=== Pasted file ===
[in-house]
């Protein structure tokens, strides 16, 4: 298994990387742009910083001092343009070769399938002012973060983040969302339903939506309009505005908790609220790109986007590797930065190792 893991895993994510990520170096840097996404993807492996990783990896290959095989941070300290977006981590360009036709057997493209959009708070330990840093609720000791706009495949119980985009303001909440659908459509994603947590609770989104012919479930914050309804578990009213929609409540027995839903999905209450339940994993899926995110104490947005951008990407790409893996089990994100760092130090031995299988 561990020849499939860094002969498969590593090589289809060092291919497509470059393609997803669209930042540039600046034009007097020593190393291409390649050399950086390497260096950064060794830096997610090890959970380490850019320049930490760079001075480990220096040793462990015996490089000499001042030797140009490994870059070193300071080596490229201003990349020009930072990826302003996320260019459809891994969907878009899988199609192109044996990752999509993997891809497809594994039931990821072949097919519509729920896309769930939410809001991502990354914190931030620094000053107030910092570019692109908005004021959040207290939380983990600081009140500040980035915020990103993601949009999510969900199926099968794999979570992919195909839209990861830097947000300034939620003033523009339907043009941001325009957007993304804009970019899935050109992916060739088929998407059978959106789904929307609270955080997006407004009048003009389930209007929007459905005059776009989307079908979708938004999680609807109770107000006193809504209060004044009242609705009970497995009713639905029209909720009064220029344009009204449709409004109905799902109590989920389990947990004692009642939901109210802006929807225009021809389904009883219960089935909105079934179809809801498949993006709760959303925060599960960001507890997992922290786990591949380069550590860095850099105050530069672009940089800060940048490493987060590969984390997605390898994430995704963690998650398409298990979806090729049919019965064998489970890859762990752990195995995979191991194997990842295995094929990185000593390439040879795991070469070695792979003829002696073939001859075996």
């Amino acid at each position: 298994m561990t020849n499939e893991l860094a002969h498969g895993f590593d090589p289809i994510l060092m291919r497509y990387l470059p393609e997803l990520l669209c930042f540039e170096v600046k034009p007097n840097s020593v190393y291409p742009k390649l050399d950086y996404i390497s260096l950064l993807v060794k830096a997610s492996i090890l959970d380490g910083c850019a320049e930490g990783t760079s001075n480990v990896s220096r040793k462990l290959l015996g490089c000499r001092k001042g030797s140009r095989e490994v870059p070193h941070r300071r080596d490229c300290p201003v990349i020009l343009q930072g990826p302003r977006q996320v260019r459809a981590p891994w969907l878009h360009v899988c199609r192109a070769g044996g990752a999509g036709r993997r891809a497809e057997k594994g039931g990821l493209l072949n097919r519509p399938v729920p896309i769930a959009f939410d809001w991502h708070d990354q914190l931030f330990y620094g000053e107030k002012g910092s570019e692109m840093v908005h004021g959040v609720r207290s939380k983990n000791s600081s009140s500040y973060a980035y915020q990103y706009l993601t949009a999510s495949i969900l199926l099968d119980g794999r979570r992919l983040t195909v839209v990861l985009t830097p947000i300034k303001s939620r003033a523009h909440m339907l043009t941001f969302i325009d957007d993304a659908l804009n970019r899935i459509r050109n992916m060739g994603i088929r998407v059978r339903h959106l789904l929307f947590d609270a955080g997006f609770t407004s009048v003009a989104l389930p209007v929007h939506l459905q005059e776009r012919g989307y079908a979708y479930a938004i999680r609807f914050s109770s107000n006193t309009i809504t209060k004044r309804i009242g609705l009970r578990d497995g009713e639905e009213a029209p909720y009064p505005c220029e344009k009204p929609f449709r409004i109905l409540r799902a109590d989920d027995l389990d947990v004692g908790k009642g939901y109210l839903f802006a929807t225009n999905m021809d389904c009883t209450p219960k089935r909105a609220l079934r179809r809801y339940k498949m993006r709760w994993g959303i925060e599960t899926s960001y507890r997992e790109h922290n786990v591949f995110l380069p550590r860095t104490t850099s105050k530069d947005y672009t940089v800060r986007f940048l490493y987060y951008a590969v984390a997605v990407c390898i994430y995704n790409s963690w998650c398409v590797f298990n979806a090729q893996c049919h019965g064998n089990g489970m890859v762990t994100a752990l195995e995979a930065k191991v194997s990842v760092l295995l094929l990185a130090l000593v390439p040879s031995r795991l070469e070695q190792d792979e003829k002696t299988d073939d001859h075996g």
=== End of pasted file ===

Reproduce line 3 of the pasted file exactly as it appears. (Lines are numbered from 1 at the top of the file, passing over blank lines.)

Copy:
């Amino acid at each position: 298994m561990t020849n499939e893991l860094a002969h498969g895993f590593d090589p289809i994510l060092m291919r497509y990387l470059p393609e997803l990520l669209c930042f540039e170096v600046k034009p007097n840097s020593v190393y291409p742009k390649l050399d950086y996404i390497s260096l950064l993807v060794k830096a997610s492996i090890l959970d380490g910083c850019a320049e930490g990783t760079s001075n480990v990896s220096r040793k462990l290959l015996g490089c000499r001092k001042g030797s140009r095989e490994v870059p070193h941070r300071r080596d490229c300290p201003v990349i020009l343009q930072g990826p302003r977006q996320v260019r459809a981590p891994w969907l878009h360009v899988c199609r192109a070769g044996g990752a999509g036709r993997r891809a497809e057997k594994g039931g990821l493209l072949n097919r519509p399938v729920p896309i769930a959009f939410d809001w991502h708070d990354q914190l931030f330990y620094g000053e107030k002012g910092s570019e692109m840093v908005h004021g959040v609720r207290s939380k983990n000791s600081s009140s500040y973060a980035y915020q990103y706009l993601t949009a999510s495949i969900l199926l099968d119980g794999r979570r992919l983040t195909v839209v990861l985009t830097p947000i300034k303001s939620r003033a523009h909440m339907l043009t941001f969302i325009d957007d993304a659908l804009n970019r899935i459509r050109n992916m060739g994603i088929r998407v059978r339903h959106l789904l929307f947590d609270a955080g997006f609770t407004s009048v003009a989104l389930p209007v929007h939506l459905q005059e776009r012919g989307y079908a979708y479930a938004i999680r609807f914050s109770s107000n006193t309009i809504t209060k004044r309804i009242g609705l009970r578990d497995g009713e639905e009213a029209p909720y009064p505005c220029e344009k009204p929609f449709r409004i109905l409540r799902a109590d989920d027995l389990d947990v004692g908790k009642g939901y109210l839903f802006a929807t225009n999905m021809d389904c009883t209450p219960k089935r909105a609220l079934r179809r809801y339940k498949m993006r709760w994993g959303i925060e599960t899926s960001y507890r997992e790109h922290n786990v591949f995110l380069p550590r860095t104490t850099s105050k530069d947005y672009t940089v800060r986007f940048l490493y987060y951008a590969v984390a997605v990407c390898i994430y995704n790409s963690w998650c398409v590797f298990n979806a090729q893996c049919h019965g064998n089990g489970m890859v762990t994100a752990l195995e995979a930065k191991v194997s990842v760092l295995l094929l990185a130090l000593v390439p040879s031995r795991l070469e070695q190792d792979e003829k002696t299988d073939d001859h075996g």